I haven’t always been the kindest person to Jon Drake And The Shakes. In the past I’ve had some disparaging words for them. Over the past week or two I’ve been listening to their new album, Dear Ulysses, and dreading the moment when I have to eat crow and admit that I was wrong about them. Not only do I like this new release, due out in a few weeks, but I find myself humming a couple of the songs without any outside solicitation. Am I dead? Is this purgatory?
My biggest issue with the band, and I still think this is a valid point, is that there are too many members. When you see them live in a small venue like Subterranean or The Burlington, there’s barely enough room for all of them. It takes them longer than most bands to set up due to their size, and once the show starts it’s hard to pay attention to what’s going on. Maybe that’s just me, but it really bothers me. I will admit that the last time I saw them perform with Chaperone opening, I liked it quite a bit more (the other time I had seen them was also opened by Chaperone with the two dates almost a year apart). On Dear Ulysses everything is hidden. If you’d never seen them live you would have no idea how many people are working to get the sound of this record complete.
There’s a horn section. There’s a string section. Keyboards, upright bass, probably an accordion and xylophone as well. They’re listed as a octet, but I swear every time I look at them there are more people in the band. Oddly, Drake writes music that really does require all of these layers to sound the way he wants it to. It’s a larger task than I would ever want, but he seems to do it with ease. For me, the coordination of getting everyone together for practice would be too daunting. It’s a testament to their loyalty to the band and to Drake that this is a priority.
Dear Ulysses has a lot of bright spots included among one of the most listenable records I’ve heard all year. You know that feeling when you’re watching a movie and you realize it’s been on for an hour and a half but it feels like it just started? That’s how this album plays. There’s never a dull moment, and it just flies by. The music is alt-country/folk, but with so much going on in the background it’s hard to classify it as just that. It’s almost more like a travelling variety show put into digital form.
There are three or four tracks that stand out above the rest, and I’d like to highlight them here. The first is “The Fourth Of July.” I’ve seen this one performed both times I saw the band, and it was my favorite each time. The lyrics start off a little comical, and then take a turn to the darker side quickly.
I saw you at the restaurant with your hair all up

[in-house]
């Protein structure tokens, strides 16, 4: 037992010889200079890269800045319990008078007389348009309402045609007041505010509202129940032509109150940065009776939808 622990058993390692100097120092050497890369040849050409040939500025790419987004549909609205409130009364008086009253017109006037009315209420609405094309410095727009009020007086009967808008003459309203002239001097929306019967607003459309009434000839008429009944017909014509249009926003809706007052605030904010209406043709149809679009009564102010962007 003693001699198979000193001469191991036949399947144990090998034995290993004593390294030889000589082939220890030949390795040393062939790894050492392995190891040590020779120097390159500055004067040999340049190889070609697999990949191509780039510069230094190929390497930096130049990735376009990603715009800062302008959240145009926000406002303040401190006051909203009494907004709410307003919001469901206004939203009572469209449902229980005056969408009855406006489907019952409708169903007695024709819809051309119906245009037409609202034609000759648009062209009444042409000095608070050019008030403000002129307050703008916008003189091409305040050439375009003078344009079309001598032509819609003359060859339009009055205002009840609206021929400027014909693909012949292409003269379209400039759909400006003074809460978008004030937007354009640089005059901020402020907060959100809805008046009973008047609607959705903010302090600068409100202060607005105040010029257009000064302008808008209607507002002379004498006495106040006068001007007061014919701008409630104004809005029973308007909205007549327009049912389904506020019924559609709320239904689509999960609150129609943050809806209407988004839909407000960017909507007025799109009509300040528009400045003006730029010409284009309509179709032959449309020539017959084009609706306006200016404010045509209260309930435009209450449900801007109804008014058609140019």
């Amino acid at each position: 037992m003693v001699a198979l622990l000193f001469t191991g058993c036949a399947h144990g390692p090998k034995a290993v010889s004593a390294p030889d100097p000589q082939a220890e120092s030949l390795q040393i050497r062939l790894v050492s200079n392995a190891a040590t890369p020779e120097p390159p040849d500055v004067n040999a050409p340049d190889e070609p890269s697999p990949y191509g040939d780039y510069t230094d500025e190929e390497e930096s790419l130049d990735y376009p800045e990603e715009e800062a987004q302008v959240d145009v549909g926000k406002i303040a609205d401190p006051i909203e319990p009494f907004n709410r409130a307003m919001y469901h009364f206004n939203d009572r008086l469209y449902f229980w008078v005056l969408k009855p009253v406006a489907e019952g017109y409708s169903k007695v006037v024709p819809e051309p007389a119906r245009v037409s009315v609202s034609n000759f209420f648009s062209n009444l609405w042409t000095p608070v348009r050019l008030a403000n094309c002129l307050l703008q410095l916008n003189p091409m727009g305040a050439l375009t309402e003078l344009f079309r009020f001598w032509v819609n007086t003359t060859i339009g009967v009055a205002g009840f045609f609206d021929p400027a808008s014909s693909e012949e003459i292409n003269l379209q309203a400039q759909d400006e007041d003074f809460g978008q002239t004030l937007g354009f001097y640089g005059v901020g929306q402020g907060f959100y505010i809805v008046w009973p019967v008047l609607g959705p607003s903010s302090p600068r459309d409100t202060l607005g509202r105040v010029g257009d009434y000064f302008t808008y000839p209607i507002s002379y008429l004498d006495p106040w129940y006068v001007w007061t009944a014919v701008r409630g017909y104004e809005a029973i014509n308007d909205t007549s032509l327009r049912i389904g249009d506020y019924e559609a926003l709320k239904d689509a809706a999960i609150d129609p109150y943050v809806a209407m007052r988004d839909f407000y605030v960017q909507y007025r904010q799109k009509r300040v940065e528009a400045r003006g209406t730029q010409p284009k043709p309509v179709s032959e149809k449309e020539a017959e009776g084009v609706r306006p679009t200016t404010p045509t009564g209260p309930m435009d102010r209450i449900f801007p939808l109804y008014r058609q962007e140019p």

Your white streaks going back your face
You were waiting tables and taking shit
fixing drinks and yelling out the top of your lungs don’t fuck with me
I ain’t that easy won’t you lay off and go home on your own
But that kid just won’t listen
Somehow the song turns into a story about class warfare in Chicago (and I imagine it could be placed in other big cities). It’s a well put-together tune that is one of those songs that’s really fun to sing along with and also one that makes you think a bit about what they’re really saying.
The next one I want to hit is “Rattles And Snakes.” If you’re a fan of Jon Drake And The Shakes, you probably already have this one on your iPod. It was released on the EP Side A, along with three other songs also included on Dear Ulysses. It opens with a mandolin that sounds a lot like R.E.M.’s classic “Losing My Religion.” The part that gets me, though, it Drake’s “Wooo-ooooo” over the first minute that leads into some “Da-da-da”s. I find myself singing it in my head over and over. At the drop of a hat someone will be talking to me, and all I can think is “Woooo-ooooo.” After those opening two minutes the song loses some steam for me. There’s a sting arrangement that’s slow and brooding, which is the complete opposite of the opening. There aren’t many lyrics here, so it just kind of meanders to its inevitable end. Totally worth it for the first couple minutes though!
“Mary” kicks off with driving percussion by The Shakes fantastic drummer Daniel Villareal-Carrillo. This one has a bit more of a bluesy feel than anything else on the record, and I’m a sucker for songs with these 60’s-style guitar riffs (see: Rilo Kiley’s “Teenage Love Song”). Like “The Fourth Of July,” this is a very well-written song. I don’t believe they played this when I saw them before, but I definitely look forward to hearing it at their record release show at Double Door on May 11th. At this point we’re about eight or nine tracks deep into Dear Ulysses, and one thing the band has proven is that they’re not afraid to mix things up stylistically.
I’m a bit taken aback by how much I like this record. My expectations were that it would be decent, but nothing special. Some of my favorite bands in Chicago-Chaperone, Dastardly, The Future Laureates-have told me how great Jon Drake And The Shakes are, and I’ve always dismissed them based on the little interaction I’ve had with the band. After hearing Dear Ulysses I wish I could go back in time and watch those live shows again with more focus. But I don’t have a DeLorean with a flux capacitor (nor the plutonium needed to run such an automobile), so I’ll just be more attentive going forward.
Jon Drake And The Shakes is made up by Jon Drake, Nora Barton, Evan Porter, Joe Mietus, Ellis Seiberling, Daniel Villarreal-Carrillo, Drew Westergreen, and Matt Wilson. Dear Ulysses will be officially released on Grapejuice Reocrds May 29th, but you can pre-order it today and stream four tracks on their website.